The narrative textiles of Odisha
Textile artist Pankaja Sethi celebrates the handspun tradition of Odisha fabrics in her latest creations at the Odisha Textile Festival
“‘The eye wards off evil; the triangle is the house of the Goddess….’ The women explain andI record their voices, which I translate into patterns, it is like a narrative textile,” explains Pankaja Sethi about her work in indigenous handloom with the Adivasis of Odisha. The Bhubaneshwar-based textile designer, artist and anthropologist is talking about her latest collection at the Odisha Textile Festival, on at Parthas in Kochi.
An initiative of Gallery OED, the saris, stoles and tunics are a tribute to the weavers of Odisha who carry forward their folk culture through weaving dyeing and embroidery.
Pankaja has been working with Adivasi women and weavers of Odisha over 14 years. She studied textile designing at National Institute of Fashion Technology, New Delhi and did her Master’s in Social Anthropology from the School of Oriental and African Studies, University of London.
Pankaja works with about 30 families in clusters across Gopalpur, Jagatsinpur, Nuapatna, Ganjam and Kotpad.
“I train them and conduct workshops. The weavers are used to a certain way of working. I contemporize the designs, but I am particular about collaborating. It is never a top-down model.”
She encourages a conversation around a motif and creates patterns from that. “My saris and textiles are more of stories, a conversation from which both learn. It is a two-way process.”
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The handspun Tussars of Gopalpur are made by placing the threads on the thigh and twisted by hand. “This method is specific to Gopalpur,” says Pankaja adding that she is conscious of the texture of handspun and does not believe in mass production.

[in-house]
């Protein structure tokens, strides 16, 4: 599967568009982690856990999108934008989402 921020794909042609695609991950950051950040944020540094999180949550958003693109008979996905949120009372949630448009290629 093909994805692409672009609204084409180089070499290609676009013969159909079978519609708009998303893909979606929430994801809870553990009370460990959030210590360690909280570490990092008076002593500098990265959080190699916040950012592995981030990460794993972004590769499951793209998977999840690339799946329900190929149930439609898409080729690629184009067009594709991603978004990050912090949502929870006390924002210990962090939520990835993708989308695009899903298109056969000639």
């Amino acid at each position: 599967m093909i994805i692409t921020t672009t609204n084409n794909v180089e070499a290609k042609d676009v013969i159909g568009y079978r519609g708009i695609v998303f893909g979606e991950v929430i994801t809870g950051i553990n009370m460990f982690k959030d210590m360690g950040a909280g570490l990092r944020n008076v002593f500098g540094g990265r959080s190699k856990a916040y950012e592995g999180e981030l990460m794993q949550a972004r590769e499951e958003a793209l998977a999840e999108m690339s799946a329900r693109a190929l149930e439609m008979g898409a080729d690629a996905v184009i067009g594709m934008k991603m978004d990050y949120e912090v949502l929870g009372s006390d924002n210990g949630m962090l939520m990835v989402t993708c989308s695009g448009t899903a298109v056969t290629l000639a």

The famed Ikats of Nuapatna in the collection are tie-and-dye saris. The Gantha saris with fabric patches and running stitch is inspired from the quilting tradition of Southern Orissa. “Old saris were used to make quilts. I have translated the idea on saris,” says Pankaja pointing out that the Japanese have a similar technique called Boro. Fish, conch and birds are recurring motifs.
She also taught weavers the Japanese art of Shibori.A part of the collection highlights the famous temple textile-applique or Chandua, done in muted colours instead of the traditional bright shades they were originally made in. Motifs such as dragonflies and fishes are a simplistic interpretation of traditional technique.
A modern, prêt line of cream and deep maroon tunics, done by the Panika women of Kotpad are made using a dye formed from root of the bark of the Aal tree (Morinda Citrifolia) to which cow dung and castor oil are added. The colour takes almost 30 days to form, says Pankaja.
While she was researching the material culture of the Dongria Kondh community of Nyamgiri hills, and “trying to understand their patterns and symbolism” Pankaja realised that there was a language beyond design, which she needed to understand. “I then created my own ethnography,” she says and enrolled for a Master’s degree in social anthropology.
Pankaja has received many fellowships and has worked on subjects such as ‘Kerang-The Bark cloth of Gadaba Adivasi women’ , ‘Kotpad Adivasi Natural dye Textiles ‘(2009-10), ‘Ganth ra Katha- The Quilting tradition of Ganjam’(2015-16), ‘The Bark Cloth of Mahima Dharma ( 2017-18)’, and on Dongria Kondh Textiles 2012-13.
Talking about the condition of the weavers and the continuity of the craft, Pankaja says, “There are real challenges in both these spheres. The next generation does not want to learn these techniques and the seniors do not want the next generation to remain limited to the loom. Many villagers have gained employment elsewhere.”
“There is, however, good news too. Social media has helped independent weavers to participate in craft fairs. They have understood how contemporary designs can chnage their business, but also that preservation of tradtion is important. Many have been feted by the organizations and that is a big boost for them,” says Pankaja who recommends good weavers for awards and recognition. She also believes that the handmade is the future.
Her collection is a contemporary interpretation of age-old culture of Odisha communities. “I have kept it simple.”
The saris and tunics range from ₹ 4000 to ₹ 28,000 and the show runs till February 17.